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Kim, S.; Hwangbo, H.; Chae, S.; Lee, H. Biopolymers and Bioprinting for Dental Tissue Engineering. Encyclopedia. Available online: https://encyclopedia.pub/entry/48343 (accessed on 24 June 2024).
Kim S, Hwangbo H, Chae S, Lee H. Biopolymers and Bioprinting for Dental Tissue Engineering. Encyclopedia. Available at: https://encyclopedia.pub/entry/48343. Accessed June 24, 2024.
Kim, Suhon, Hanjun Hwangbo, Soojung Chae, Hyeongjin Lee. "Biopolymers and Bioprinting for Dental Tissue Engineering" Encyclopedia, https://encyclopedia.pub/entry/48343 (accessed June 24, 2024).
Kim, S., Hwangbo, H., Chae, S., & Lee, H. (2023, August 23). Biopolymers and Bioprinting for Dental Tissue Engineering. In Encyclopedia. https://encyclopedia.pub/entry/48343
Kim, Suhon, et al. "Biopolymers and Bioprinting for Dental Tissue Engineering." Encyclopedia. Web. 23 August, 2023.
Biopolymers and Bioprinting for Dental Tissue Engineering
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Dental tissues are composed of multiple tissues with complex organization, such as dentin, gingiva, periodontal ligament, and alveolar bone. These tissues have different mechanical and biological properties that are essential for their functions. Therefore, dental diseases and injuries pose significant challenges for restorative dentistry, as they require innovative strategies to regenerate damaged or missing dental tissues. Biomimetic bioconstructs that can effectively integrate with native tissues and restore their functionalities are desirable for dental tissue regeneration.

polymers 3D printing dental tissues tissue engineering

1. Introduction

The field of tissue engineering has witnessed remarkable progress in recent years, offering new avenues for regenerative medicine [1][2]. In dentistry, tissue engineering holds immense potential for the restoration and regeneration of dental tissues, revolutionizing conventional approaches to dental treatments [3][4][5][6]. Dental tissue engineering aims to overcome the limitations associated with traditional restorative techniques by promoting the growth and regeneration of dental tissues, including dentin, cementum, and periodontal ligaments cultured on various scaffolds [7].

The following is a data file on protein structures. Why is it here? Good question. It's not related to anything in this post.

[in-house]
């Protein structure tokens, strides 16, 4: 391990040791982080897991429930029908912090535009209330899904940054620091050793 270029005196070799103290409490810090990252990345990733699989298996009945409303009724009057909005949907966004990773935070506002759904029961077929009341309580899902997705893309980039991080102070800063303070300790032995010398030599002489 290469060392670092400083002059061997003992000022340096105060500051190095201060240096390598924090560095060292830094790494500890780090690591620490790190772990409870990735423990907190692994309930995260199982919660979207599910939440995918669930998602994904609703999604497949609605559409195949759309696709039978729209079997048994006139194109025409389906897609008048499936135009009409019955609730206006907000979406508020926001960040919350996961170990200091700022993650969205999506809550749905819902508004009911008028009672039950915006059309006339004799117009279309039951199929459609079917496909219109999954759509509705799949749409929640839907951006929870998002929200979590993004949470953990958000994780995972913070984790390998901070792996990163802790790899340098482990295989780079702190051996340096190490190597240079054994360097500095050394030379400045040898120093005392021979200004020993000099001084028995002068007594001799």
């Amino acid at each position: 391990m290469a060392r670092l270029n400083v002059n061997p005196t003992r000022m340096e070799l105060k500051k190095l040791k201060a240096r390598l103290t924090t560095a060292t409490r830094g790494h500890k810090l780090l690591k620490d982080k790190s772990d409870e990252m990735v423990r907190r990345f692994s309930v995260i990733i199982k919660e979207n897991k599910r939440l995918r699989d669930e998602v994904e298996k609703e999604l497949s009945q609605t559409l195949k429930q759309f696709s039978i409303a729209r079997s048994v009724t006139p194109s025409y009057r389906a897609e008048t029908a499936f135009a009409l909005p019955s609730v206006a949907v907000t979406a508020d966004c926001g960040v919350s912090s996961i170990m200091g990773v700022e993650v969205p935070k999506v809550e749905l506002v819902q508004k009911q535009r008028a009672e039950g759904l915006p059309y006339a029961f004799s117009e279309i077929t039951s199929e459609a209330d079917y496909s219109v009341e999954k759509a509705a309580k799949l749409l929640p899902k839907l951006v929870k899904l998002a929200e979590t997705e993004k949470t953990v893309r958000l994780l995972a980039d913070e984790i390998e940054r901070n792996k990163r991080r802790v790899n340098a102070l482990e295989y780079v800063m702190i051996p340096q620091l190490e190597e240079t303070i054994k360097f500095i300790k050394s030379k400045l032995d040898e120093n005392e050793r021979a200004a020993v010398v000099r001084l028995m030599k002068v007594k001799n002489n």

The regeneration of dental tissues poses significant challenges because of their complex hierarchical structures, functional requirements, and innate regenerative limitations [8]. Advancements in biomaterials, cell-based therapies, and tissue engineering strategies have provided innovative solutions to these challenges [9][10][11]. Dental tissue engineering endeavors to replicate the natural regenerative processes that occur during tooth development and repair. It involves the use of biocompatible scaffolds, growth factors, and stem cells to create an optimal microenvironment that supports cell adhesion, proliferation, and differentiation [12][13]. Scaffolds act as three-dimensional (3D) frameworks, providing structural support and guiding the growth and organization of cultured cells. By mimicking the composition of the extracellular matrix (ECM) and architecture of dental tissues, these scaffolds facilitate the formation of functional tissue constructs [14].
A variety of polymer-based biomaterials have recently been explored for scaffold fabrication in dental tissue engineering, including the biodegradable polymers poly(lactic-co-glycolic acid) (PLGA) [15][16], polycaprolactone (PCL) [17], and collagen-based materials [18]. These biomaterials have demonstrated favorable properties, including biocompatibility, tunable degradation rates, and mechanical integrity. Furthermore, the incorporation of bioactive molecules, including growth factors, peptides, and nanomaterials, into these scaffolds has shown promising results in enhancing cell behavior, tissue regeneration, and mineralization [19][20][21].